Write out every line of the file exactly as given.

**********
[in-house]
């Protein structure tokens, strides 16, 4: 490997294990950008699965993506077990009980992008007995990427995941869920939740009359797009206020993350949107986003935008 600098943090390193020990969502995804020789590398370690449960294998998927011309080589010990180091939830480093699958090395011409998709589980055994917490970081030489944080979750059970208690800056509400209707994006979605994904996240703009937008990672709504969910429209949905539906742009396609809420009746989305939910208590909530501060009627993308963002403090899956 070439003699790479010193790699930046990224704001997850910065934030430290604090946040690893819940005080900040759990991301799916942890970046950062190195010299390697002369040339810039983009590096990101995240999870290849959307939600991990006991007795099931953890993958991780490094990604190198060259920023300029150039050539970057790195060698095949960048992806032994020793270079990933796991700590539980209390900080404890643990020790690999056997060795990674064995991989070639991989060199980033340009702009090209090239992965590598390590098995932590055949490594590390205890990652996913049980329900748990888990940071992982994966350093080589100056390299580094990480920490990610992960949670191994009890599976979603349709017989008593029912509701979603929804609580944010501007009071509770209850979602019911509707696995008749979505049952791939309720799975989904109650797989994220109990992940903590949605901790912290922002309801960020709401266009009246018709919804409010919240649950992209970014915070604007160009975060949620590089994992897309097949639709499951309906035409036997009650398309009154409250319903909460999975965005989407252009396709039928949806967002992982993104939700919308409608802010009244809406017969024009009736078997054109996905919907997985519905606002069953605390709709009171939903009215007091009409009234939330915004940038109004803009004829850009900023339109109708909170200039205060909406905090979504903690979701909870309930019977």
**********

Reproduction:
[in-house]
């Protein structure tokens, strides 16, 4: 490997294990950008699965993506077990009980992008007995990427995941869920939740009359797009206020993350949107986003935008 600098943090390193020990969502995804020789590398370690449960294998998927011309080589010990180091939830480093699958090395011409998709589980055994917490970081030489944080979750059970208690800056509400209707994006979605994904996240703009937008990672709504969910429209949905539906742009396609809420009746989305939910208590909530501060009627993308963002403090899956 070439003699790479010193790699930046990224704001997850910065934030430290604090946040690893819940005080900040759990991301799916942890970046950062190195010299390697002369040339810039983009590096990101995240999870290849959307939600991990006991007795099931953890993958991780490094990604190198060259920023300029150039050539970057790195060698095949960048992806032994020793270079990933796991700590539980209390900080404890643990020790690999056997060795990674064995991989070639991989060199980033340009702009090209090239992965590598390590098995932590055949490594590390205890990652996913049980329900748990888990940071992982994966350093080589100056390299580094990480920490990610992960949670191994009890599976979603349709017989008593029912509701979603929804609580944010501007009071509770209850979602019911509707696995008749979505049952791939309720799975989904109650797989994220109990992940903590949605901790912290922002309801960020709401266009009246018709919804409010919240649950992209970014915070604007160009975060949620590089994992897309097949639709499951309906035409036997009650398309009154409250319903909460999975965005989407252009396709039928949806967002992982993104939700919308409608802010009244809406017969024009009736078997054109996905919907997985519905606002069953605390709709009171939903009215007091009409009234939330915004940038109004803009004829850009900023339109109708909170200039205060909406905090979504903690979701909870309930019977």